1. In the Clipper window, name your output file as everest_gmted30.tif. Select the Clipping mode as Extent.
  1. Keep the Clipper window open and switch to the main QGIS window. Hold your left mouse button and draw a rectangle covering the full canvas.
  1. Now back in the Clipper window, you will see the coordinates auto-populated from your selection. Make sure the Load into canvas when finished option is checked, and click OK.
  1. Once the process finishes, you will see a new layer loaded in QGIS. This layer covers only the area around Mt. Everest.Now we are ready to generate contours. Select the contour tool from Raster ‣ Extraction ‣ Contour.
  1. In the Contour dialog, select everest_gmted30 as the Input file. Name the Output file for contour lines as everest_countours.shp. We will generate contour lines for 100m intervals, so put 100 as the Interval between contour lines. Also check the Attribute name option so elevation value will be recorded as attribute of each contour line. Click OK.
  1. Once the processing is complete, you will see contour lines loaded into the canvas. Each line in this layer represents a particular elevation. All points along a countour line in the underlying raster would be at the same elevation. The closer the lines, the steeper the slope. Let’s inspect the contours a bit more. Right click on the contours layer and choose Open Attribute Table.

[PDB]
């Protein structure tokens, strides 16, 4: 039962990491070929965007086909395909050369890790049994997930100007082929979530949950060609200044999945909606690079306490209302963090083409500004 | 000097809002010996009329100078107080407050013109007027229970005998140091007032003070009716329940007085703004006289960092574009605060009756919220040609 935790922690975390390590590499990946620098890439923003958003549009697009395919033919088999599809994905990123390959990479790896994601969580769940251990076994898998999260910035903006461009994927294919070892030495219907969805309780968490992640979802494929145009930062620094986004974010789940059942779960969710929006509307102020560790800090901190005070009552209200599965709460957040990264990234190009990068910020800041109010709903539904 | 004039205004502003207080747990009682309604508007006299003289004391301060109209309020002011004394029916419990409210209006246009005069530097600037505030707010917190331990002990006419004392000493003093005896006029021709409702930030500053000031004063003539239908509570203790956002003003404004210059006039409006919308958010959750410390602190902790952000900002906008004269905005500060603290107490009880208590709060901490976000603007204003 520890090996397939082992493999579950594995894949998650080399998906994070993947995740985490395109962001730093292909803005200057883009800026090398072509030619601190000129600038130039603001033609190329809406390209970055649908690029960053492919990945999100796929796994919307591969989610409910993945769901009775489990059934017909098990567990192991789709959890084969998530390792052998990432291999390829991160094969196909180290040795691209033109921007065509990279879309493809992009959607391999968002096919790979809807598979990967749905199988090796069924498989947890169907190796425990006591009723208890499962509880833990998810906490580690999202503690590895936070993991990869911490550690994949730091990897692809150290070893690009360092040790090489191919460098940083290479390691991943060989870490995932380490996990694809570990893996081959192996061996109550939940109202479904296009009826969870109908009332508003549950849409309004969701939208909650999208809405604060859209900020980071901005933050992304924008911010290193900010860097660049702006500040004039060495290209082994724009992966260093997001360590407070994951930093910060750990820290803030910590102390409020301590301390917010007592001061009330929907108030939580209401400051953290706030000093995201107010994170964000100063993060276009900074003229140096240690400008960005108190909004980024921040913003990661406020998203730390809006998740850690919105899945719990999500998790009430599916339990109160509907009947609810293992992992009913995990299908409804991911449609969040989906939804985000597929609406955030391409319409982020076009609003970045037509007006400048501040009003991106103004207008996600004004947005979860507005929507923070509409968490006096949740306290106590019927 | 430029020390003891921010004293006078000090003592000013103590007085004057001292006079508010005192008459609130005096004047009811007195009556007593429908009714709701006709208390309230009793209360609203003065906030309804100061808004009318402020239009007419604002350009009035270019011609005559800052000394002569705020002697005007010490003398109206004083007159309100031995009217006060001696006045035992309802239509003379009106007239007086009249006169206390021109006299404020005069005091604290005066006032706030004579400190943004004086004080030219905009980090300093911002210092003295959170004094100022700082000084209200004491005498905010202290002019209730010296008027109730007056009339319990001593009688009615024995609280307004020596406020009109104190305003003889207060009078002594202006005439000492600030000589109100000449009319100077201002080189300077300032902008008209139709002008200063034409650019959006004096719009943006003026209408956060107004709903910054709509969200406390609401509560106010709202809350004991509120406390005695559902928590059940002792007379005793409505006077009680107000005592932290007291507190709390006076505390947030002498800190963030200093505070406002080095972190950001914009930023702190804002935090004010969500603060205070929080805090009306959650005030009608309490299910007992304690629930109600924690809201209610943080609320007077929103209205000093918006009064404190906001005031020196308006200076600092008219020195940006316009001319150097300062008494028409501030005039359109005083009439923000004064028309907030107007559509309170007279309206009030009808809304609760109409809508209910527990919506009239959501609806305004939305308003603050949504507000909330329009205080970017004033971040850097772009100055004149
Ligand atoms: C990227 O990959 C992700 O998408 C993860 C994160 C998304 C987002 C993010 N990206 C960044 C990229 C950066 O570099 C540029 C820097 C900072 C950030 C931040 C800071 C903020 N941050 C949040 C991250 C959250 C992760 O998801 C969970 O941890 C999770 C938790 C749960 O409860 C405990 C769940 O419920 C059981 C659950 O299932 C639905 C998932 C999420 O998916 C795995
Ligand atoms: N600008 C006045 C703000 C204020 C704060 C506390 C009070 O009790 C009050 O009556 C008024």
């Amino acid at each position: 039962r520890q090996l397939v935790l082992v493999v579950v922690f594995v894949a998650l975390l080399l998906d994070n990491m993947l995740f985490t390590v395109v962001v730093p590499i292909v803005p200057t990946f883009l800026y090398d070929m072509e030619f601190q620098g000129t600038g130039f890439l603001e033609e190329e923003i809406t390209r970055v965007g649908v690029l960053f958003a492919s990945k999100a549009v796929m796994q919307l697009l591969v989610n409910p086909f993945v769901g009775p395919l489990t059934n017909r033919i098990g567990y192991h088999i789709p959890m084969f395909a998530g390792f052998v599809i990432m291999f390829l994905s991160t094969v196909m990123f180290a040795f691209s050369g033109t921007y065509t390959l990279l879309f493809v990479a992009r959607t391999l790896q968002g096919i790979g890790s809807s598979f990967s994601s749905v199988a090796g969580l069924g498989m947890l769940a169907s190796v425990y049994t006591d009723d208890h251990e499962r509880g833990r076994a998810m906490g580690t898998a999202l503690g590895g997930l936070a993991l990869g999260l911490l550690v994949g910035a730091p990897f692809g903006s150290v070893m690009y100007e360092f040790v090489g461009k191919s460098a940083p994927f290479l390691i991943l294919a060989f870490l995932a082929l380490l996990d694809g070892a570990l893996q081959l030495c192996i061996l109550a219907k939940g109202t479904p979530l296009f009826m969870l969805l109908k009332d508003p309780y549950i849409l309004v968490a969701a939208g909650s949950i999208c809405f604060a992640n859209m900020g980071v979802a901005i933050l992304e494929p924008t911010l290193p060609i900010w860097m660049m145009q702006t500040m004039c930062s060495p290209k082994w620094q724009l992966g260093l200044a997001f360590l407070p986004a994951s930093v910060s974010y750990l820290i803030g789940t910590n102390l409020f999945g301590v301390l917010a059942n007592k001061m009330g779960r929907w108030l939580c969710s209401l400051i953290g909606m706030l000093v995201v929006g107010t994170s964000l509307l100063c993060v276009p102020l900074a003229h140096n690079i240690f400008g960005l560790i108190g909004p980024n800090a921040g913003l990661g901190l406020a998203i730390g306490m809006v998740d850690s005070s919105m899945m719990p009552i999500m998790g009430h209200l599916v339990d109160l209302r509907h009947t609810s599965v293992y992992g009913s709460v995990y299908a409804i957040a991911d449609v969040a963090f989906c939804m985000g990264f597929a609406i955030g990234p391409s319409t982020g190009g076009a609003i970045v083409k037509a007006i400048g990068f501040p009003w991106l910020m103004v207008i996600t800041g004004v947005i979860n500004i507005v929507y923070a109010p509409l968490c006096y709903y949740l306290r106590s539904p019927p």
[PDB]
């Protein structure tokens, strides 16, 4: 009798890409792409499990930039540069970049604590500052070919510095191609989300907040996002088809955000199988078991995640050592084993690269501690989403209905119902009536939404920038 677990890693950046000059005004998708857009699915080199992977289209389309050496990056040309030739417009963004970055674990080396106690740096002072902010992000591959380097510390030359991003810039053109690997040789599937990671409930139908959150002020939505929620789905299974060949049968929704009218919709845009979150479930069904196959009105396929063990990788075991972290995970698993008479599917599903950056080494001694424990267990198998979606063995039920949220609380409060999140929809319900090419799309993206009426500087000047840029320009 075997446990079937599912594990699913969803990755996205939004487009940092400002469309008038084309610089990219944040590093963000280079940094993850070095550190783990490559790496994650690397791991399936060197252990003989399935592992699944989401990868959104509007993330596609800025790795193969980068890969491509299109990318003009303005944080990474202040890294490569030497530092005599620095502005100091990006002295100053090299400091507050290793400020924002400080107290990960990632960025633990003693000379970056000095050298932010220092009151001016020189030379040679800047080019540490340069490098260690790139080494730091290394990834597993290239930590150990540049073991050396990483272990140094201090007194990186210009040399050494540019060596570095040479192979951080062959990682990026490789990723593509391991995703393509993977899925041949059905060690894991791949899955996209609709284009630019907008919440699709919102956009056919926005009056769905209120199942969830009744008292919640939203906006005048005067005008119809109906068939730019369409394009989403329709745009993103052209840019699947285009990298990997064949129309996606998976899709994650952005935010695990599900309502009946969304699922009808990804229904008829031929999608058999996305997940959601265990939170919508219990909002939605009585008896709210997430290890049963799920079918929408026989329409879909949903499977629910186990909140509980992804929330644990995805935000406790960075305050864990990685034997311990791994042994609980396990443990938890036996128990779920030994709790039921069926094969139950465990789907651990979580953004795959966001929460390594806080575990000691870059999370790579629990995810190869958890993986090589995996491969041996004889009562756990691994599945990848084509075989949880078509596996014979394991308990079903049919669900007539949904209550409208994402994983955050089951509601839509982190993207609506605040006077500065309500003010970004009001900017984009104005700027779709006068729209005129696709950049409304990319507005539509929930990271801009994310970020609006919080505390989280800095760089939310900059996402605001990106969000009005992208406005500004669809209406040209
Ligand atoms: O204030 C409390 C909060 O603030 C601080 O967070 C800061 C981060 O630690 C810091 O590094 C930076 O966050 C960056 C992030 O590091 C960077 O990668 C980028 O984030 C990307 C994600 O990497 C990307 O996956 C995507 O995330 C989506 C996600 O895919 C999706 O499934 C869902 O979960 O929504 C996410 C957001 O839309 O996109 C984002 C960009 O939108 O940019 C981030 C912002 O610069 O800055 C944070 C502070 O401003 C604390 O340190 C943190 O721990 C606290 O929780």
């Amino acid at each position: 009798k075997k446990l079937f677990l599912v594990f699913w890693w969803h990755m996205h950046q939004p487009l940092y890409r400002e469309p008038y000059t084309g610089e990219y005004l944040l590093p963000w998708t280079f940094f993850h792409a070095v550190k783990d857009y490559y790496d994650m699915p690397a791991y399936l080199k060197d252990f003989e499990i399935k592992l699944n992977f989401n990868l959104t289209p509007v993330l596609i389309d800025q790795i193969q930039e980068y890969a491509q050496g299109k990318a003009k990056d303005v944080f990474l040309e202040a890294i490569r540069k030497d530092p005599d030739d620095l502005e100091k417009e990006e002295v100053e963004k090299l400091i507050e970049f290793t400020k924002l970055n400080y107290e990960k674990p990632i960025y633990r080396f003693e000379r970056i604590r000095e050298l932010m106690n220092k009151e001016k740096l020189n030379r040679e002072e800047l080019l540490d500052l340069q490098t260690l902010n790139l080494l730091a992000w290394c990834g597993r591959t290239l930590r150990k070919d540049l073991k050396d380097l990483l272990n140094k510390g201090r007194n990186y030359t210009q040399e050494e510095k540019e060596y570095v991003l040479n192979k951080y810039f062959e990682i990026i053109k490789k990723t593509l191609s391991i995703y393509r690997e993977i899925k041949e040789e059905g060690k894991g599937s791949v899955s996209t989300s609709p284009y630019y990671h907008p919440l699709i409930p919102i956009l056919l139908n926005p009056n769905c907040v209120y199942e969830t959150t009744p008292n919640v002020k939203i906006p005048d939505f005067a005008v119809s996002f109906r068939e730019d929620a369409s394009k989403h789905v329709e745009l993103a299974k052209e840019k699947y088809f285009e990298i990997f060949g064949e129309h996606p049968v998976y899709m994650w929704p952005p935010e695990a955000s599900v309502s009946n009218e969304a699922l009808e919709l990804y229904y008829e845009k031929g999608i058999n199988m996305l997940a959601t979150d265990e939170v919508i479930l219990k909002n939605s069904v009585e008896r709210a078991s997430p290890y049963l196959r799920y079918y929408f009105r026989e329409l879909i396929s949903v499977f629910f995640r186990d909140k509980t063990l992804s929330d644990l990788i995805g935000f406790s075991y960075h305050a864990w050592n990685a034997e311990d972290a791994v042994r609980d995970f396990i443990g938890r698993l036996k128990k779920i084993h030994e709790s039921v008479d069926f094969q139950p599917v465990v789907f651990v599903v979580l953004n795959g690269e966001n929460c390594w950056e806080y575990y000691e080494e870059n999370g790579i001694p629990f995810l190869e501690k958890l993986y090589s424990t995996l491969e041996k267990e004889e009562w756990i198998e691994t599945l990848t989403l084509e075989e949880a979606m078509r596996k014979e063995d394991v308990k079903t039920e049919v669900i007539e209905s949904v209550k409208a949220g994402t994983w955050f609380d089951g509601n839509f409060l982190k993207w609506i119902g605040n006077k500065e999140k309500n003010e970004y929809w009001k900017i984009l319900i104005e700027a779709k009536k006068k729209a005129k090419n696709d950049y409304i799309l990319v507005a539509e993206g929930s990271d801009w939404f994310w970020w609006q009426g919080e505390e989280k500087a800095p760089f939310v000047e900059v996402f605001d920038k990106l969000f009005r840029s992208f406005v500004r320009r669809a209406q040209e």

1. You will see that each line feature has an attribute named ELEV. This is the height in metres that each line represents. Click on the column header a couple of times to sort the values in descending order. Here you will find the line representing the highest elevation in our data, i.e. Mt. Everest.
  1. Select the top row, and click on the Zoom to selection button.
  1. Switch to the main QGIS window. You will see the selected contour line highlighted in yellow. This is the area of the highest elevation in our dataset.
  1. Now let us create a hillshade map from the raster. Select Raster ‣ Analysis ‣ DEM (Terrain Models).
  1. In the DEM (Terrain Models) dialog, choose everest_gmted30 as the Input file. Name the Output file as everest_hillshade.tif. Choose Hillshade as the Mode. Leave all other options as is. Make sure the Load into canvas when finished option is checked, and click OK.
  1. Once the process finishes, you will see yet another raster loaded into QGIS canvas. Since you maybe zoomed-in near the Mt.Everest region, right click on the everest_hillshade layer and choose Zoom to Layer Extent.
  1. Now you will see the full extent of the hillshade raster.
  1. You can also visualize your contour layer and verify your analysis by exporting the contours layer as KML and viewing it in Google Earth. Right click on the contours layer, select Save as...
  1. Select Keyhole Markup Language [KML] as the Format. Name your output as contours.kml and click OK.
  1. Browse to the output file on your disk and double-click on it to open Google Earth.
comments powered by Disqus

This work is licensed under a Creative Commons Attribution 4.0 International License